Periprosthetic osteolysis: characterizing the innate immune response to titanium wear-particles
Department of Medicine; Department of Orthopedics and Physical Rehabilitation
Medical Subject Headings
Animals; Arthroplasty, Replacement, Hip; Carrier Proteins; Cells, Cultured; Humans; Immunity, Innate; Interleukin-1; Macrophages; Mice; Mice, Inbred C57BL; Neutrophil Infiltration; Osteolysis; Titanium
Orthopedics | Rehabilitation and Therapy
Osteolysis of bone following total hip replacement is a major clinical problem. Examination of the areas surrounding failed implants has indicated an increase in the bone-resorption-inducing cytokine, interleukin 1beta (IL-1beta). NALP3, a NOD-like receptor protein located in the cytosol of macrophages, signals the cleavage of pro-IL-1beta into its mature, secreted form, IL-1beta. Here we showed that titanium particles stimulate the NALP3 inflammasome. We demonstrated that titanium induces IL-1beta secretion from macrophages. This response depended on the expression of components of the NALP3 inflammasome, including NALP3, ASC, and Caspase-1. We also showed that titanium particles trigger the recruitment of neutrophils and that this acute inflammatory response depends on the expression of the IL-1 receptor and IL-1alpha/beta. Moreover, administration of the IL-1 receptor antagonist (IL-1Ra) diminished neutrophil recruitment in response to titanium particles. Together, these results suggest that titanium particle-induced acute inflammation is due to activation of the NALP3 inflammasome, which leads to increased IL-1beta secretion and IL-1-associated signaling, including neutrophil recruitment. Efficacy of IL-1Ra treatment introduces the potential for antagonist-based therapies for implant osteolysis.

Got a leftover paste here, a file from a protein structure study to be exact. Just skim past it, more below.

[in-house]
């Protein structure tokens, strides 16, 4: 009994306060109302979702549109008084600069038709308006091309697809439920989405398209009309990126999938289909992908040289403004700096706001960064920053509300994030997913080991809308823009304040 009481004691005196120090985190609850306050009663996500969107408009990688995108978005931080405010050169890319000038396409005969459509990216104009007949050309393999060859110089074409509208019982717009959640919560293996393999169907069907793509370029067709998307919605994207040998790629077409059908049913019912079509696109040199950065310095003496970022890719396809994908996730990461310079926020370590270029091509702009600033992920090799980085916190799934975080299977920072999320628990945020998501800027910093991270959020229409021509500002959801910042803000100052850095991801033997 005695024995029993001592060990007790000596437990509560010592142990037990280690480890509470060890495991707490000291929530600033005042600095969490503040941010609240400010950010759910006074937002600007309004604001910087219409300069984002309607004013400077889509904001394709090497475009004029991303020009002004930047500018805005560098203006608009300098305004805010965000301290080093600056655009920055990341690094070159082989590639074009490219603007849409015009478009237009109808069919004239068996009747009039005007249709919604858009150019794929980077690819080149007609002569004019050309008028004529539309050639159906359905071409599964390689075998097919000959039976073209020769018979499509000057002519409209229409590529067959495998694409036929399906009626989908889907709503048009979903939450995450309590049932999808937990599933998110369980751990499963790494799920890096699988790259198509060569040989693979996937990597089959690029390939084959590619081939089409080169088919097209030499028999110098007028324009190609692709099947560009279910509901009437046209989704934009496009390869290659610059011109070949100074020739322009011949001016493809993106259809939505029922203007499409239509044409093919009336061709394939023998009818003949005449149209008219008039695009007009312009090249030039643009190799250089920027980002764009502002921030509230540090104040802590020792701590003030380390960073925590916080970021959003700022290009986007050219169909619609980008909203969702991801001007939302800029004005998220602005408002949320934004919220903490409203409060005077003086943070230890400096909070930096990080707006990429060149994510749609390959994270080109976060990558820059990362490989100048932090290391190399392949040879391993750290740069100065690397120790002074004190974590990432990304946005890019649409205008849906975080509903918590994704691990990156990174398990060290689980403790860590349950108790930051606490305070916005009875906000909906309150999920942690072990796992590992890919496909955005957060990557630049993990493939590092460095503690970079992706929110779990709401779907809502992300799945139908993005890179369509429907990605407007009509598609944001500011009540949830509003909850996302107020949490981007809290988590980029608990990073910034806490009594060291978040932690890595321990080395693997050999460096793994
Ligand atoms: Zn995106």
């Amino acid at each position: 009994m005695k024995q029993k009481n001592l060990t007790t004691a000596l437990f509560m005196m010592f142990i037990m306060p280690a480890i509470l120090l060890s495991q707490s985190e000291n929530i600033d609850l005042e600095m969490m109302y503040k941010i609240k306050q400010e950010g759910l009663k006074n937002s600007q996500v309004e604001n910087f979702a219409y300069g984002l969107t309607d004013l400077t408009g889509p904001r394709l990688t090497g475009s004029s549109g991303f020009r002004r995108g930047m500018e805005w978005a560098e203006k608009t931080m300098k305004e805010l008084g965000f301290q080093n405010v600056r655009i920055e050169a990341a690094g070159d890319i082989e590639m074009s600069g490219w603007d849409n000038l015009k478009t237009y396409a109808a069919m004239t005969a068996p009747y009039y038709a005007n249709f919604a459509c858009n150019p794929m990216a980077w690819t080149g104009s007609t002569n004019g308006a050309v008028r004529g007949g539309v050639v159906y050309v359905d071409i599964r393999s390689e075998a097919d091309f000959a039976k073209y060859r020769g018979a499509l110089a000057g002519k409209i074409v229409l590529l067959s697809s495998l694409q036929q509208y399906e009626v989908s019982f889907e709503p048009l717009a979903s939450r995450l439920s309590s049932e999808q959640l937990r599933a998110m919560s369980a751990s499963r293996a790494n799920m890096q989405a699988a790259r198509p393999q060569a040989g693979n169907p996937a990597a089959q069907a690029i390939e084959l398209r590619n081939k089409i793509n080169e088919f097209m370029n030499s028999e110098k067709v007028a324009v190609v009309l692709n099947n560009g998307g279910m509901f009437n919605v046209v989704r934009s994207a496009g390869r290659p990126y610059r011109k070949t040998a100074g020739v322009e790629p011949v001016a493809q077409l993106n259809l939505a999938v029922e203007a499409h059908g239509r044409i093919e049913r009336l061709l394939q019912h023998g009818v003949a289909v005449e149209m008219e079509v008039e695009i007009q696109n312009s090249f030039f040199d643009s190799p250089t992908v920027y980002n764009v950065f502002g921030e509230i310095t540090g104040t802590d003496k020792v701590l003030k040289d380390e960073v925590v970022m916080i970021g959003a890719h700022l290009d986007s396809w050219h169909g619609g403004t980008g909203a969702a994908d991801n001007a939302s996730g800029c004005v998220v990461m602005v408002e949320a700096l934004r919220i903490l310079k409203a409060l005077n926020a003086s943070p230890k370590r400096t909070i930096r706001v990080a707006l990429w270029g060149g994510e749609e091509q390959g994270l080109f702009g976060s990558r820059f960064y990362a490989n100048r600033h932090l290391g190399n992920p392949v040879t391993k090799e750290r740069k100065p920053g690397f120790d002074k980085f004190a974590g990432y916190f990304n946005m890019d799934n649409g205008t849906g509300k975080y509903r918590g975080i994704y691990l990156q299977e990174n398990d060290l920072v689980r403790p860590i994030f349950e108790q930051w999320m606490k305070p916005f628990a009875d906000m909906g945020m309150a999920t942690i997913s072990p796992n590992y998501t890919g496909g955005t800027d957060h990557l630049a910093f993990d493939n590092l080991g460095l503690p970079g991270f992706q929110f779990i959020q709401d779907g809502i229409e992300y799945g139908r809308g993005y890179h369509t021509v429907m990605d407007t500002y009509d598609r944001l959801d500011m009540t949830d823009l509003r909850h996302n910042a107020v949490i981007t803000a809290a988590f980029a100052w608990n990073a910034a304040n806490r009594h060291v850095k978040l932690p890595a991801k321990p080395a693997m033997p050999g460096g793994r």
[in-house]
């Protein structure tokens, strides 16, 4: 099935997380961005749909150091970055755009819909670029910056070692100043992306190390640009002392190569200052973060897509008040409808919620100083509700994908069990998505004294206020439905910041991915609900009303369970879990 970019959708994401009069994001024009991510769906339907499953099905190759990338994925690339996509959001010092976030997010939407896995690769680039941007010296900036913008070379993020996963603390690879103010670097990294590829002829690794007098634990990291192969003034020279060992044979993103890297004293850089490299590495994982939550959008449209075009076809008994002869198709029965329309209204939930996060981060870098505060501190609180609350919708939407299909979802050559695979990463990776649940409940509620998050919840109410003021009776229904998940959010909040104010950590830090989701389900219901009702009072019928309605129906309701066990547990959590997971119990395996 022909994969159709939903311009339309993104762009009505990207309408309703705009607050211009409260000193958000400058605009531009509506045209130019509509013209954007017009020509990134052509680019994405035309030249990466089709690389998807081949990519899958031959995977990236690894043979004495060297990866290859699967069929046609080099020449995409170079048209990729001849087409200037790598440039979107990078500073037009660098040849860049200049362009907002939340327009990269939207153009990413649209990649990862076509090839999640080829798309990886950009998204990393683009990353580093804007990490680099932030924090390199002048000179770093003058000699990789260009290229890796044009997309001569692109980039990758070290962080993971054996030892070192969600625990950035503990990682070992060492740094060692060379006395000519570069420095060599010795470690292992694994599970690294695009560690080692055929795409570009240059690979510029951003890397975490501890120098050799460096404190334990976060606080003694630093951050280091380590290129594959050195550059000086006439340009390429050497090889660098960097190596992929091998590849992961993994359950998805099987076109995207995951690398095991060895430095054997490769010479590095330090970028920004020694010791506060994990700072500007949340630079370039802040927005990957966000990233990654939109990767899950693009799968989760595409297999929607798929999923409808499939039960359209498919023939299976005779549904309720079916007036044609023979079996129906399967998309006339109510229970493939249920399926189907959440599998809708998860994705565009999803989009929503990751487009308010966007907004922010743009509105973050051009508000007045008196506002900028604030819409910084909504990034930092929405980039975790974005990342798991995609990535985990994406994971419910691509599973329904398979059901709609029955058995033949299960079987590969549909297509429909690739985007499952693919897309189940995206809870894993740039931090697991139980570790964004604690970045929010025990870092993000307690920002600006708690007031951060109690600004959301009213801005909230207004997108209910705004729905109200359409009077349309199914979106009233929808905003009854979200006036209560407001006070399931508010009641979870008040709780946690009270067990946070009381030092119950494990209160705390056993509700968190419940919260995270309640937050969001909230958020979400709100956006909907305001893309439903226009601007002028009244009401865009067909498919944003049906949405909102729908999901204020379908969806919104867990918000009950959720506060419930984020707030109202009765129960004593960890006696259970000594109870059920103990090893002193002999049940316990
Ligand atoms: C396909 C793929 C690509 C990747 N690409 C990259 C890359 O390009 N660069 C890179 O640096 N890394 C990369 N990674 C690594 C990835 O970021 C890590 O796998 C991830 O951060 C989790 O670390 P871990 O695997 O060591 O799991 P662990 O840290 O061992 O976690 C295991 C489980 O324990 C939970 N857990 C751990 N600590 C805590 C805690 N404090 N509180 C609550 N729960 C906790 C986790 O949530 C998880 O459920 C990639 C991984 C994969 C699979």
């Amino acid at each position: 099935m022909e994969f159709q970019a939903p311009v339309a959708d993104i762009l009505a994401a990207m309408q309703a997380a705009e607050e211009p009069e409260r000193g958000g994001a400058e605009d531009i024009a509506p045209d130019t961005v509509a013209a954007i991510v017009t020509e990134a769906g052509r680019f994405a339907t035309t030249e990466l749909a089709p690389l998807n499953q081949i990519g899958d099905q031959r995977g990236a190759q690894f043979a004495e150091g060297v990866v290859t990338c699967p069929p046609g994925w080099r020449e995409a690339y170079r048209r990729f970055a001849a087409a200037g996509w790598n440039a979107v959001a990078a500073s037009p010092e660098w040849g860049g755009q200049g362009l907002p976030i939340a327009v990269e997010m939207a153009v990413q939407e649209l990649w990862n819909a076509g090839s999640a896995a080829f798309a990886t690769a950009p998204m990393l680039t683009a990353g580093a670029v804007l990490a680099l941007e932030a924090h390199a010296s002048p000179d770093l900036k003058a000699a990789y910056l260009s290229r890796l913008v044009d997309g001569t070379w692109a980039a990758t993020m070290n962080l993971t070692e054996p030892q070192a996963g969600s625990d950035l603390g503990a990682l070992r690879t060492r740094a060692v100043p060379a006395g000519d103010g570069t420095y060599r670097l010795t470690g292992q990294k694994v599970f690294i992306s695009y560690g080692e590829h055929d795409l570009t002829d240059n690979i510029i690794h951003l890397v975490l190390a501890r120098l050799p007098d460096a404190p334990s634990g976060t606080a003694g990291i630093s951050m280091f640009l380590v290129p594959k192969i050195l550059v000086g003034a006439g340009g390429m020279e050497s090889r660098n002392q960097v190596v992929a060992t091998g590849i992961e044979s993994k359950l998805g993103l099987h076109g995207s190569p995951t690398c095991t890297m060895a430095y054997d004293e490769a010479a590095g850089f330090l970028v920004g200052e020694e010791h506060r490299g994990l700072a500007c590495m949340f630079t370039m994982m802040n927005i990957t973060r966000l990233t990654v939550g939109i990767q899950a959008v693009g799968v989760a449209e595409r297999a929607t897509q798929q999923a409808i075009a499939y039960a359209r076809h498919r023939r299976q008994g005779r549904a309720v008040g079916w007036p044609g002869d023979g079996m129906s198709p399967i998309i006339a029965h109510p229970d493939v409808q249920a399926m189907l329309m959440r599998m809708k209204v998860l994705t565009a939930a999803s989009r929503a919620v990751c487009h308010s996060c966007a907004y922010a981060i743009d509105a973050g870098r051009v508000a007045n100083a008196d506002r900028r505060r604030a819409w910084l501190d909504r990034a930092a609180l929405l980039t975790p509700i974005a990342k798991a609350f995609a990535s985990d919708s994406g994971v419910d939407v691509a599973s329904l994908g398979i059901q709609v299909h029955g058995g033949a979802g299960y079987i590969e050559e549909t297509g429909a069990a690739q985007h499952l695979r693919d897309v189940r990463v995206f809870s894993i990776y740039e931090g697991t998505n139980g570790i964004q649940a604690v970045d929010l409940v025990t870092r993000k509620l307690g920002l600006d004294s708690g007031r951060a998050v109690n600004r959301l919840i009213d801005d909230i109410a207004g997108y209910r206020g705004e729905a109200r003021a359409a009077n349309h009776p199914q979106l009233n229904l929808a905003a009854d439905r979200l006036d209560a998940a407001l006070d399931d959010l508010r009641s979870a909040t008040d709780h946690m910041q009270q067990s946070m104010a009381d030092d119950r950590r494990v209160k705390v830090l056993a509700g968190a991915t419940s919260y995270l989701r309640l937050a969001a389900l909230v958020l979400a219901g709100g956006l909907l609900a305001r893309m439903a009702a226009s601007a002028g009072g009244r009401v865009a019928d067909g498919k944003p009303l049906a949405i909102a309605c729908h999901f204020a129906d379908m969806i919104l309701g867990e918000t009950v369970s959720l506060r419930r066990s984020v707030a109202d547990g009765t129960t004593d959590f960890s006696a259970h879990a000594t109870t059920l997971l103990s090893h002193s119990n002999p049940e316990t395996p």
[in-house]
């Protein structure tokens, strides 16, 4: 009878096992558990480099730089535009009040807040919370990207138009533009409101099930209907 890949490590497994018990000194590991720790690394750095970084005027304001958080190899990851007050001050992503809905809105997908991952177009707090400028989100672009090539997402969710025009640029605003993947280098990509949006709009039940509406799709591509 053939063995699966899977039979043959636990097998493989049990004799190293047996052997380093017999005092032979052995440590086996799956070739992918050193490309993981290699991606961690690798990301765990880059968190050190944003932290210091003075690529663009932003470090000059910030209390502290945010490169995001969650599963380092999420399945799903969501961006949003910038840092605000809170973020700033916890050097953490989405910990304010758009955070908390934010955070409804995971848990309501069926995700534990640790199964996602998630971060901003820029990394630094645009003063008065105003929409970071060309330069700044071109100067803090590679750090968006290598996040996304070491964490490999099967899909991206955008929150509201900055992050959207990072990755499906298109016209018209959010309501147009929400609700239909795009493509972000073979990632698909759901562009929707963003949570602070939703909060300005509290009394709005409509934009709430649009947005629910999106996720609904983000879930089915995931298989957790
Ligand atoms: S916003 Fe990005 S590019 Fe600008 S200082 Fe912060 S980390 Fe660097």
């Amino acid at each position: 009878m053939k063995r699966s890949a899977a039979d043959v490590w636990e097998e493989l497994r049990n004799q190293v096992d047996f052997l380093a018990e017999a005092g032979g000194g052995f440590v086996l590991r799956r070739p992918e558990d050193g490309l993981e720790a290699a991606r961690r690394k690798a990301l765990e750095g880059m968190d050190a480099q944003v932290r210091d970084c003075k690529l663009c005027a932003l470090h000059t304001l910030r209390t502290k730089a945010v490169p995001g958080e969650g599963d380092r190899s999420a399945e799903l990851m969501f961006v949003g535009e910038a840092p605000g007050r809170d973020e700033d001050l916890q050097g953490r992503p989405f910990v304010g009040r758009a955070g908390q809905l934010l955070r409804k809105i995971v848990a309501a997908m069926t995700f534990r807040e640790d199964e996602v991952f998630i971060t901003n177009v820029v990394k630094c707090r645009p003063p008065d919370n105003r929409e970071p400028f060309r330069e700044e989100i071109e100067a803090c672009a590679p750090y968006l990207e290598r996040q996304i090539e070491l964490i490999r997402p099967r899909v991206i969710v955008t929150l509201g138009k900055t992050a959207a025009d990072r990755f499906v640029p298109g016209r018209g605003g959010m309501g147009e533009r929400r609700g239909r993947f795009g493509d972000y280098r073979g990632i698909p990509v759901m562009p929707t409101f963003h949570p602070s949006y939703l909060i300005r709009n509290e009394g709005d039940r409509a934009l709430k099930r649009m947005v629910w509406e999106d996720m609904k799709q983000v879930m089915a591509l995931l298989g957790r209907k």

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Citation: J Orthop Res. 2010 Nov;28(11):1418-24. Link to article on publisher's site